Referring to FIG. 1, an embodiment of an apparatus 100 configured according to principles of the invention includes a plurality of pins 105 configured to attach to bone, such as a vertebra (not shown). Spacers 110 interpose between pins 105. A cable 115 extends through pins 105 and spacers 110 between a cap 120 and an expansion sleeve 125.

Referring also to FIGS. 5 and 6, pin 105 has a head 130, a stem 135 and a passage 140 therethrough. Head 130 has a surface that is knurled or otherwise treated for selective frictional engagement with spacer 110, as described below. Head 130 also has a driver socket (not shown) or other means for being driven into or attached to bone, as described below.

Stem 135 is configured to attach to bone. To this end, stem 135 may have threads, as is common to many bone anchor apparatuses. Stem 135 may assume any configuration suited for the purposes described.

Passage 140 freely receives and passes cable 115. Passage 140 may be coated or otherwise treated to avoid snags or binding of cable 115, which would cause undesired, localized variances in the tension of cable 115, described in greater detail below.

Referring to FIGS. 1-5, spacer 110 has a cylindrical body 145 with a passage 150 and terminal surfaces 155, as best seen in FIG. 5. Body 145 has a length that may be unique relative to the lengths of other bodies 145 defining apparatus 100 as implanted. Passage 150 is aligned with and receives cable 115 from passage 140. Spacer 110 also has a lengthwise slot 157 configured to receive cable 115. Preferably, spacer 110 is constructed of material or configured to allow sufficient deformation to open slot 157 in an amount necessary to receive cable 115, then close slot (not shown) to retain cable 115 and, perhaps, deter introduction of fluids in passage 150. Like passage 140, passage 150 may be coated or otherwise treated to avoid localized snags or binding of cable 115.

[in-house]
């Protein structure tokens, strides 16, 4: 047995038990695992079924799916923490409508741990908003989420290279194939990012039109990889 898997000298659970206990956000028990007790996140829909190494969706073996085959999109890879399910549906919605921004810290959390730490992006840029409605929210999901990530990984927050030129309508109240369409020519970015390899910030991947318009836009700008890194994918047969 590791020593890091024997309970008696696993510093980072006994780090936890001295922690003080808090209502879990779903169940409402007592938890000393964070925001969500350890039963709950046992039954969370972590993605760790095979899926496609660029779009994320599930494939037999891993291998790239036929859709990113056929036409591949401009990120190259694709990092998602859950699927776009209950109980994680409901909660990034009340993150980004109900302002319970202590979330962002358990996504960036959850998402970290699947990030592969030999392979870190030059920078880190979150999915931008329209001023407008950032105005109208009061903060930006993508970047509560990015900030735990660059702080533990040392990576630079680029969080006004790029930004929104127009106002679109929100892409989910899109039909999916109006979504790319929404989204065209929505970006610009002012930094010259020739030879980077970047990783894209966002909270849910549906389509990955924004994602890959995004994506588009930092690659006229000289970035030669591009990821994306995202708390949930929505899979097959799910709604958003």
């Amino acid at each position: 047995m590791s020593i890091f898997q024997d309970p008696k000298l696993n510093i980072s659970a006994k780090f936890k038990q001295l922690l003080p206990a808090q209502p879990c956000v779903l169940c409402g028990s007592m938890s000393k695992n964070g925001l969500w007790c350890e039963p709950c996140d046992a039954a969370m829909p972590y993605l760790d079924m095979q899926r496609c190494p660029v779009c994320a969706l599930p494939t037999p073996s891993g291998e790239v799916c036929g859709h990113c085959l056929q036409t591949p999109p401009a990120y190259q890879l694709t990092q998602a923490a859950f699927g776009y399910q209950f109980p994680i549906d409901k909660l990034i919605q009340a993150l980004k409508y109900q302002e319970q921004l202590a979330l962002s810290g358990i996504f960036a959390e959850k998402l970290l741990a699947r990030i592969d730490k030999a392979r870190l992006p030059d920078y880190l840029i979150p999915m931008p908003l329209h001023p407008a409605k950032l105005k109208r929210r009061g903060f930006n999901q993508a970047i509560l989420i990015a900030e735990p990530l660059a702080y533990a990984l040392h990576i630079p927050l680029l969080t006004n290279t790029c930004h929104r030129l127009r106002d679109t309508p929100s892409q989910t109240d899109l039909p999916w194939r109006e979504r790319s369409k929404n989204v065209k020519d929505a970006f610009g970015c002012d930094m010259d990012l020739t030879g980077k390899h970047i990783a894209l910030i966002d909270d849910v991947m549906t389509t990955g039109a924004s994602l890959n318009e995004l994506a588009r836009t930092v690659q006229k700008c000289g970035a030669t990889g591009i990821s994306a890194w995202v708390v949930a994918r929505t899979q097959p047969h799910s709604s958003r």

Like surface of head 130, surface 155 is knurled or otherwise treated for selective frictional inter-engagement with head 130. When compression between head 130 and surface 155 is low, pin 105 and spacer 110 may move relatively, and when compression between head 130 and surface 155 is high, pin 105 and spacer 110 resist movement.

When in contact, but not sufficiently compressed together, normal forces among pins 105 and spacers 110 are weak and allow for relative movement or adjustment. Increasing compression among pins 105 and spacers 110 increases compression in a normal direction relative to the surfaces of heads 130 and associated contacting surfaces 155, thereby discouraging relative movement among pins 105 and spacers 110.

Cable 115 is configured to provide sufficient slack so that pins 105 and spacers 110, specifically surface of head 130 and surface 140 of spacer 110, move freely. Cable 115 is constructed of material and configured to withstand sufficient tension to cause sufficient compression among heads 130 of pins 105 and associated surfaces 155 of spacers 110. Cable 115 may have nodules 114 at discrete intervals to provide localized enlarged areas, or other suitable convention that promote enhanced frictional engagement.

As mentioned above, passages 140 and 150 are coated or treated, and are aligned and configured in a coordinated fashion to avoid binding cable 115. Binding would cause elevated tension in a portion of cable 115 and, more importantly, slack in another portion of the cable. Undesired cable slack would decrease compression, thus allow movement among associated pins 105 and spacers 110.

Cap 120 is similar to spacer 110 except that cap 120 provides a terminus to which cable 115 firmly secures. Thus, in practice, cap 120 is disposed after an endmost spacer 110, wherefrom cable 115 threads through all of pins 105 and spacers 110 employed for therapy.

Expansion sleeve 125 includes a body 160 and an adjuster 165. Like cap 120, expansion sleeve 125 also provides a terminus to which cable 115 firmly secures. However, unlike with cap 120, cable 115 may be disconnected from sleeve 125, repositioned, then re-connected to sleeve 125 to effect greater or lesser tension as needed.

Body 160 is similar to spacer 110, in that body 160 defines a surface (not shown) similar to surface 140 and a passage 170 similar to passage 150. Body 160 differs from spacer 110 in that body 160 operably connects with adjuster 165 to effect tension in cable 115. For example, body 160 may have a hollow expansion 175 that passes cable 115 to and threadingly engages with adjuster 165. Rotating adjuster 165 relative to body 160 changes relative positioning of body 160 and adjuster 165 along the length of cable 115.